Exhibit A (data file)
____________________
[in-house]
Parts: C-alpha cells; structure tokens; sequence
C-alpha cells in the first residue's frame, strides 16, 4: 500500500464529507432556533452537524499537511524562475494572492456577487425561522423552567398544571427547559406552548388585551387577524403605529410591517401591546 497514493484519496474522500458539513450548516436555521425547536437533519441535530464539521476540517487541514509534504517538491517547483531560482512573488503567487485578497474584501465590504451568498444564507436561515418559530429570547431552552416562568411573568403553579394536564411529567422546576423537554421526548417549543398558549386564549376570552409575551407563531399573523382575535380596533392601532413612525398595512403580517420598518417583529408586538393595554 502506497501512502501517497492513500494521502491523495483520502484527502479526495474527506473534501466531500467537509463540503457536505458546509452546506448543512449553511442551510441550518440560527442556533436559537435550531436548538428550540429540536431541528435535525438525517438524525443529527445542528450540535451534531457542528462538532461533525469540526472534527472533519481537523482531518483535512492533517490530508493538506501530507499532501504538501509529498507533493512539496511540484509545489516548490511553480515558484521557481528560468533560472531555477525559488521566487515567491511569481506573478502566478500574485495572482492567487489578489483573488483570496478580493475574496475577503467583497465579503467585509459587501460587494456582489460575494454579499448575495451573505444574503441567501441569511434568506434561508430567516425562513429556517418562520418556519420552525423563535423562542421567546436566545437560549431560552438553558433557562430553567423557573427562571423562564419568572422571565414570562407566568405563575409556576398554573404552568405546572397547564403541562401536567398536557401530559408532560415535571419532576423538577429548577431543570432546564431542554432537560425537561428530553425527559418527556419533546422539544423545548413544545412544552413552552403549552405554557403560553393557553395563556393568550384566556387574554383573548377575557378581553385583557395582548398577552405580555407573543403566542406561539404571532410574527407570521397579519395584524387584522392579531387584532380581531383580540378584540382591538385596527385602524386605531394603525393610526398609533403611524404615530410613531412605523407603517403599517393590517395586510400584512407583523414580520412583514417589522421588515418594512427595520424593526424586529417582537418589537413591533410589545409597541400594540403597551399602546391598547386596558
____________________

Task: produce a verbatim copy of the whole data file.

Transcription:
[in-house]
Parts: C-alpha cells; structure tokens; sequence
C-alpha cells in the first residue's frame, strides 16, 4: 500500500464529507432556533452537524499537511524562475494572492456577487425561522423552567398544571427547559406552548388585551387577524403605529410591517401591546 497514493484519496474522500458539513450548516436555521425547536437533519441535530464539521476540517487541514509534504517538491517547483531560482512573488503567487485578497474584501465590504451568498444564507436561515418559530429570547431552552416562568411573568403553579394536564411529567422546576423537554421526548417549543398558549386564549376570552409575551407563531399573523382575535380596533392601532413612525398595512403580517420598518417583529408586538393595554 502506497501512502501517497492513500494521502491523495483520502484527502479526495474527506473534501466531500467537509463540503457536505458546509452546506448543512449553511442551510441550518440560527442556533436559537435550531436548538428550540429540536431541528435535525438525517438524525443529527445542528450540535451534531457542528462538532461533525469540526472534527472533519481537523482531518483535512492533517490530508493538506501530507499532501504538501509529498507533493512539496511540484509545489516548490511553480515558484521557481528560468533560472531555477525559488521566487515567491511569481506573478502566478500574485495572482492567487489578489483573488483570496478580493475574496475577503467583497465579503467585509459587501460587494456582489460575494454579499448575495451573505444574503441567501441569511434568506434561508430567516425562513429556517418562520418556519420552525423563535423562542421567546436566545437560549431560552438553558433557562430553567423557573427562571423562564419568572422571565414570562407566568405563575409556576398554573404552568405546572397547564403541562401536567398536557401530559408532560415535571419532576423538577429548577431543570432546564431542554432537560425537561428530553425527559418527556419533546422539544423545548413544545412544552413552552403549552405554557403560553393557553395563556393568550384566556387574554383573548377575557378581553385583557395582548398577552405580555407573543403566542406561539404571532410574527407570521397579519395584524387584522392579531387584532380581531383580540378584540382591538385596527385602524386605531394603525393610526398609533403611524404615530410613531412605523407603517403599517393590517395586510400584512407583523414580520412583514417589522421588515418594512427595520424593526424586529417582537418589537413591533410589545409597541400594540403597551399602546391598547386596558